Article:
Propeller perforator flaps in forearm and hand reconstruction

  • Alexandru Valentin Georgescu
  • Ileana Rodica MateiEmail author
Original Article • HAND - MICROSURGERY


After a long history in flaps’ surgery, the perforator flaps became the most used flaps nowadays. From the beginning, their use as free flaps diminished substantially the donor site morbidity. In the attempt to not only diminish the donor site morbidity, but also to achieve more similar reconstructions, a new concept appeared 20 years ago: local perforator flaps. The local perforator flaps offer as main advantages the absence of microsurgical sutures (“microsurgical non-microvascular flaps”), same surgical field, the sparing of muscles and main vascular pedicles, and shorter hospitalization time. They can be used as V–Y advancement flaps, transposition flaps, propeller flaps, and keystone flaps (multiperforator flaps). The present study will refer to the use of local perforator flaps in forearm and hand reconstruction, and will point on the most important technical aspects of their harvesting, the main indications, advantages and disadvantages, and possible complications.


Forearm defects Hand defects Perforator flaps Propeller perforator flaps 


Compliance with ethical standards

Conflict of interest

All authors declare that they have no conflict of interest.

Ethical approval

All procedures performed in studies involving human participants were in accordance with the ethical standards of the institutional and/or national research committee and with the 1964 Helsinki Declaration and its later amendments or comparable ethical standards.

Informed consent

Informed consent was obtained from all individual participants included in the study


  1. 1.
    Acar MA, Güleç A, Aydin BK, Erkoçak ÖF, Elmadag M, Türkmen F (2015) Reconstruction of dorsal hand and finger defects with reverse radial fasciocutaneous forearm flaps. Eur J Orthop Surg Traumatol 25(4):723–729. CrossRefGoogle Scholar
  2. 2.
    Taylor GI, Palmer JH (1987) The vascular territories (angiosomes) of the body: experimental study and clinical applications. Br J Plast Surg 40:113–141CrossRefGoogle Scholar
  3. 3.
    Manchot C (1983) The cutaneous arteries of the human body. Springer, New YorkCrossRefGoogle Scholar
  4. 4.
    Salmon M. In: Taylor GI, Tempest M, (eds) (1988) Arteries of the skin. London: Churchill LivingstoneGoogle Scholar
  5. 5.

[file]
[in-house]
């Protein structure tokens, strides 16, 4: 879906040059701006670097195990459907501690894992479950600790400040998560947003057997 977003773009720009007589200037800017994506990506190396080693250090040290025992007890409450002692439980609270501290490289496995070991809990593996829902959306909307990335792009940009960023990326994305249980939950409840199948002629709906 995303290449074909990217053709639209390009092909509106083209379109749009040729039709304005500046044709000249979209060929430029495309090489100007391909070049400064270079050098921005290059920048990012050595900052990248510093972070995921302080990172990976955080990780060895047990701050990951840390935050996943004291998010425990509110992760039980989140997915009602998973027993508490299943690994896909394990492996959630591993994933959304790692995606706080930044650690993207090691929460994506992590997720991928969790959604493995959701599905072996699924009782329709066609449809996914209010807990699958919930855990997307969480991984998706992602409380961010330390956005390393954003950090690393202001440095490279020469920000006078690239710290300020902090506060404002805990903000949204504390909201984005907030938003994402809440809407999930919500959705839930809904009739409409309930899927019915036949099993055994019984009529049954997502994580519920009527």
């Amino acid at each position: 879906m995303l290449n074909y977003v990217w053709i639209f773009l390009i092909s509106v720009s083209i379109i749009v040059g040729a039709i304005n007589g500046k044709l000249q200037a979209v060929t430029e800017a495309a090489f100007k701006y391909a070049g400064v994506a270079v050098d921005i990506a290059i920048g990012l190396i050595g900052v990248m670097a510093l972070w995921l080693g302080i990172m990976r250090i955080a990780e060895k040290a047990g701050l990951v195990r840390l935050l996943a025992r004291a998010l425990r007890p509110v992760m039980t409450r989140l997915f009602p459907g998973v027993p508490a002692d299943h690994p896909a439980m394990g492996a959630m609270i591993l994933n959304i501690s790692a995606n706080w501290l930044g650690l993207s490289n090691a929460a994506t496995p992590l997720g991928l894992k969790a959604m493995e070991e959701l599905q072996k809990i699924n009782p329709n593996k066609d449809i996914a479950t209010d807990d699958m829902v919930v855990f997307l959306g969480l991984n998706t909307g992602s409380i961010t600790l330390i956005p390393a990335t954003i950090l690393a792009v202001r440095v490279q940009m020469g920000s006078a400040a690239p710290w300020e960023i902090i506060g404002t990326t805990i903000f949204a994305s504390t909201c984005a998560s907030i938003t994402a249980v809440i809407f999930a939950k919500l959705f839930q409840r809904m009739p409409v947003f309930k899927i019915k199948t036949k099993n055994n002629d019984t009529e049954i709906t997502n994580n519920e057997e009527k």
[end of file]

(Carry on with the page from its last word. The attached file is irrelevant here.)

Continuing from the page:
Saint-Cyr M, Wong C, Schaverien M et al (2009) Perforasome theory: vascular anatomy and clinical implications. Plast Reconstr Surg 124:1529–1544CrossRefGoogle Scholar
  6. 6.
    Rubino C, Coscia V, Cavazzuti AM et al (2006) Haemodynamic enhancement in perforator flaps: the inversion phenomenon and its clinical significance: a study of the relation of blood velocity and flow between pedicle and perforator vessels in perforator flaps. J Plast Reconstr Aesthet Surg 59:636–643CrossRefGoogle Scholar
  7. 7.
    Kroll SS, Rosenfield L (1988) Perforator-based flaps for low posterior midline defects. Plast Reconstr Surg 81:561–566CrossRefGoogle Scholar
  8. 8.
    Koshima I, Soeda S (1989) Inferior epigastric artery skin flap without rectus abdominis muscle. Br J Plast Surg 42:645–648CrossRefGoogle Scholar
  9. 9.
    Lecours C, Saint-Cyr M, Wong C et al (2010) Freestyle pedicle perforator flaps: clinical results and vascular anatomy. Plast Reconstr Surg 126:1589–1603CrossRefGoogle Scholar
  10. 10.
    Georgescu AV, Matei I, Ardelean F et al (2007) Microsurgical nonmicrovascular flaps in forearm and hand reconstruction. Microsurgery 27:384–394CrossRefGoogle Scholar
  11. 11.
    Matei I, Georgescu AV, Chiroiu B et al (2008) Harvesting of forearm perforator flaps based on intraoperative vascular exploration: clinical experiences and literature review. Microsurgery 28:321–330CrossRefGoogle Scholar
  12. 12.
    Lee BT, Lin SJ, Bar-Meir ED et al (2010) Pedicled perforator flaps: a new principle in reconstructive surgery. Plast Reconstr Surg 125:201–208CrossRefGoogle Scholar
  13. 13.
    AlV Georgescu (2012) Propeller perforator flaps in distal lower leg: evolution and clinical applications. Arch Plast Surg 39(2):94–105CrossRefGoogle Scholar
  14. 14.
    van Waes OJ, Halm JA, Vermeulen J, Ashford BG (2013) The Practical Perforator Flap: the sural artery flap for lower extremity soft tissue reconstruction in wounds of war. Eur J Orthop Surg Traumatol 23(Suppl 2):S285–S289. CrossRefGoogle Scholar
  15. 15.
    Chang YT, Wang XF, Zhou ZF et al (1988) The reversed forearm fasciocutaneous flap in hand reconstruction: 10 successful cases. Chin J Plast Surg Burns 4:41–49Google Scholar
  16. 16.
    Hyakusoku H, Yamamoto T, Fumiiri M (1991) The propeller flap method. Br J Plast Surg 44:53–54CrossRefGoogle Scholar
  17. 17.
    Hallock GG (2006) The propeller flap version of the adductor muscle perforator flap for coverage of ischial or trochanteric pressure sores. Ann Plast Surg 56:540–542CrossRefGoogle Scholar